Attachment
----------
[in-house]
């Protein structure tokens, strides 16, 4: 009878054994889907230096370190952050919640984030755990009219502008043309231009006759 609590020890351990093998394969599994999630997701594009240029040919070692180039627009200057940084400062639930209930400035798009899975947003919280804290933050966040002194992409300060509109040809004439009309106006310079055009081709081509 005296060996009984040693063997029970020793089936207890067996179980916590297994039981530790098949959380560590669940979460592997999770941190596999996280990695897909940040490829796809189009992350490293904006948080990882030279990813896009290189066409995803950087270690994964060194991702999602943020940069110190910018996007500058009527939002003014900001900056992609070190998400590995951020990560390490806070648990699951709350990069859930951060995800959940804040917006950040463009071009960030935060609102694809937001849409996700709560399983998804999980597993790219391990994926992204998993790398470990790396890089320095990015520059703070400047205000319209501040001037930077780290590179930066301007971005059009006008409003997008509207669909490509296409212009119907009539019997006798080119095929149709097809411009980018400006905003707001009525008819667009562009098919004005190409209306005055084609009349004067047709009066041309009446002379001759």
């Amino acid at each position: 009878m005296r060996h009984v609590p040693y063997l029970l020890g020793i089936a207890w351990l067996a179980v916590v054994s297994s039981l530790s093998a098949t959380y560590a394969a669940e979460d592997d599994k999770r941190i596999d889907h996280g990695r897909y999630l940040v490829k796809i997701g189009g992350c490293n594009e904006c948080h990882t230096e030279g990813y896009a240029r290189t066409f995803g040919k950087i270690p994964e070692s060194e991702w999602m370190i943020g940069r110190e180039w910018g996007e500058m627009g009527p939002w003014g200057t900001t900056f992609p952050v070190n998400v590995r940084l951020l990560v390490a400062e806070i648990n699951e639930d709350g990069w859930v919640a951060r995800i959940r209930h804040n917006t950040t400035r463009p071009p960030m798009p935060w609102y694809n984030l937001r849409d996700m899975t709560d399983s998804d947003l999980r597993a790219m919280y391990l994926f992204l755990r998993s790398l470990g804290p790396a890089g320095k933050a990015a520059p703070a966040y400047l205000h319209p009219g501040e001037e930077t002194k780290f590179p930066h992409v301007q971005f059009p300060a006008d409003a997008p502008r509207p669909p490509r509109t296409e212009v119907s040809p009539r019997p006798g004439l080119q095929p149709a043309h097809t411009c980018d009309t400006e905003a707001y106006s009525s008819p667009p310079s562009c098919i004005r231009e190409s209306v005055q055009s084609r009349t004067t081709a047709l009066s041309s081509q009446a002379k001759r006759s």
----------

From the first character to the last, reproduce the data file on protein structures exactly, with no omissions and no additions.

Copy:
[in-house]
């Protein structure tokens, strides 16, 4: 009878054994889907230096370190952050919640984030755990009219502008043309231009006759 609590020890351990093998394969599994999630997701594009240029040919070692180039627009200057940084400062639930209930400035798009899975947003919280804290933050966040002194992409300060509109040809004439009309106006310079055009081709081509 005296060996009984040693063997029970020793089936207890067996179980916590297994039981530790098949959380560590669940979460592997999770941190596999996280990695897909940040490829796809189009992350490293904006948080990882030279990813896009290189066409995803950087270690994964060194991702999602943020940069110190910018996007500058009527939002003014900001900056992609070190998400590995951020990560390490806070648990699951709350990069859930951060995800959940804040917006950040463009071009960030935060609102694809937001849409996700709560399983998804999980597993790219391990994926992204998993790398470990790396890089320095990015520059703070400047205000319209501040001037930077780290590179930066301007971005059009006008409003997008509207669909490509296409212009119907009539019997006798080119095929149709097809411009980018400006905003707001009525008819667009562009098919004005190409209306005055084609009349004067047709009066041309009446002379001759």
């Amino acid at each position: 009878m005296r060996h009984v609590p040693y063997l029970l020890g020793i089936a207890w351990l067996a179980v916590v054994s297994s039981l530790s093998a098949t959380y560590a394969a669940e979460d592997d599994k999770r941190i596999d889907h996280g990695r897909y999630l940040v490829k796809i997701g189009g992350c490293n594009e904006c948080h990882t230096e030279g990813y896009a240029r290189t066409f995803g040919k950087i270690p994964e070692s060194e991702w999602m370190i943020g940069r110190e180039w910018g996007e500058m627009g009527p939002w003014g200057t900001t900056f992609p952050v070190n998400v590995r940084l951020l990560v390490a400062e806070i648990n699951e639930d709350g990069w859930v919640a951060r995800i959940r209930h804040n917006t950040t400035r463009p071009p960030m798009p935060w609102y694809n984030l937001r849409d996700m899975t709560d399983s998804d947003l999980r597993a790219m919280y391990l994926f992204l755990r998993s790398l470990g804290p790396a890089g320095k933050a990015a520059p703070a966040y400047l205000h319209p009219g501040e001037e930077t002194k780290f590179p930066h992409v301007q971005f059009p300060a006008d409003a997008p502008r509207p669909p490509r509109t296409e212009v119907s040809p009539r019997p006798g004439l080119q095929p149709a043309h097809t411009c980018d009309t400006e905003a707001y106006s009525s008819p667009p310079s562009c098919i004005r231009e190409s209306v005055q055009s084609r009349t004067t081709a047709l009066s041309s081509q009446a002379k001759r006759s």